It seemed like every day we we were in South Africa two summers ago we heard about another shooting in America. I looked across the ocean and wondered what my country was becoming, what monsters we had been hiding and were now finally breaking free, like some latent disease that reveals its presence at last in an ugly rash foretelling doom.
Then it was time to go shopping somewhere, and we had to remember to keep our purses close and put them in the center of the car, in case someone smashed through the window at a red light and tried to grab whatever they could.
Donald Trump versus Hilary Clinton: the first election I could vote in. I had been so looking forward to it. I really couldn’t believe my luck.
But then, there is the fact that I was able to vote in an American election, which is a gift I took for granted. And there is the fact to that although it may have been the most ugly and tumultuous election in American history, there was still a peaceful transfer of power. As there has been for our whole history. No bloody coups or forced votes to declare current president dictators.
Is there much American gets wrong? Yes. Could it be far worse? A thousand times yes.
Maybe what it gets wrong wouldn’t be as painful if we didn’t expect America to be better than other countries.
The good old days, everyone calls them, and part of me agrees. I will never know what life was like when a car ride was a Sunday treat and candy could be bought with a penny and nuclear weapons didn’t exist.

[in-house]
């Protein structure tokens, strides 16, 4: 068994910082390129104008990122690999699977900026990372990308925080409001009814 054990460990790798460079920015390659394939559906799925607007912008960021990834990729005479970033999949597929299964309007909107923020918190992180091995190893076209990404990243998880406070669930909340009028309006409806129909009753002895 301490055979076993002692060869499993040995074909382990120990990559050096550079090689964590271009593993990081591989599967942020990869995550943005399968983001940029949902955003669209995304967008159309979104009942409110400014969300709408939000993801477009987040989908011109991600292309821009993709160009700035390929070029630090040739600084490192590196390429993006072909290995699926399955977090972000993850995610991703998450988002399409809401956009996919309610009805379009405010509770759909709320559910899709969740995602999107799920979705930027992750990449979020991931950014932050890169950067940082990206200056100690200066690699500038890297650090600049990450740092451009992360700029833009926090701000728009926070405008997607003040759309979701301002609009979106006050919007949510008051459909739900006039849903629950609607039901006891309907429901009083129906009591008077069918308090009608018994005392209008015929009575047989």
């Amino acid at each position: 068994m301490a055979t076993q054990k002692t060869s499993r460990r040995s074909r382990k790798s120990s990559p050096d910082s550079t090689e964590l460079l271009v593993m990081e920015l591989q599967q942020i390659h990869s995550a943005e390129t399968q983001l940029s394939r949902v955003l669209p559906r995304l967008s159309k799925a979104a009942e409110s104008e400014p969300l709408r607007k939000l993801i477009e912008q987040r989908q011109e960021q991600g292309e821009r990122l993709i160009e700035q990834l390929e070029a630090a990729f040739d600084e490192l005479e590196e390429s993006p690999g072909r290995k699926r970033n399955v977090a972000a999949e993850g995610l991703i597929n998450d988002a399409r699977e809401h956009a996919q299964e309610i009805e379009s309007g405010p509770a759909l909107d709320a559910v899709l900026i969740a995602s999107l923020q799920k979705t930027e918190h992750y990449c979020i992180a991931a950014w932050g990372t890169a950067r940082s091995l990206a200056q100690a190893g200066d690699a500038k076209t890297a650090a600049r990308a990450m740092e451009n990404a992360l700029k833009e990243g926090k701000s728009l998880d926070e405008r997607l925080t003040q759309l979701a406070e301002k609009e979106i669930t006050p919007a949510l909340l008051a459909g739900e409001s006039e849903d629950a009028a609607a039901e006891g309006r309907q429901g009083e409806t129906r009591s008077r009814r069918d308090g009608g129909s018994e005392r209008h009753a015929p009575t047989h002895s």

I will also never know a life without the infinitely precious friends I met online or cameras that can capture beauty so precisely or hygiene and medicines that will let me live for many more decades.
Sure, my arms hurt for no reason and have been for two years and there doesn’t seem to be an end in sight but I have a loving, stable family and a roof over my head and so much food our pantry overflows and books in heaps and an education that enables me to read them and the luxury of free time to do so—
And so here is my life and here is the time I have been born into and I do not understand the half of it.
History may repeat itself, and I may feel like a boat against a current, but I do not believe that any of us are being borne backwards. We are each given a part in the symphony and we may sing it well or sing it badly but the song itself is moving toward its final, glorious measure and it will only ever sound as the conductor intends it to.
And he intends it to be beautiful.
That is what I do understand, in the midst of these wars and rumors of wars and seedtimes and harvests. I cannot hear the whole song, not yet, though the shape of it is woven into my veins.
For now, I accept the gift of my life, and I will try, oh I will try, to use well the days.
“I wish it need not have happened in my time,” said Frodo.
“So do I,” said Gandalf, “and so do all who live to see such times. But that is not for them to decide. All we have to decide is what to do with the time that is given us.”
Then Aragorn took leave of Celeborn and Galadriel; and the Lady said to him: “Elfstone, through darkness you have come to your hope, and have now all your desire. Use well the days!”
~ J. R. R. Tolkien, The Lord the Rings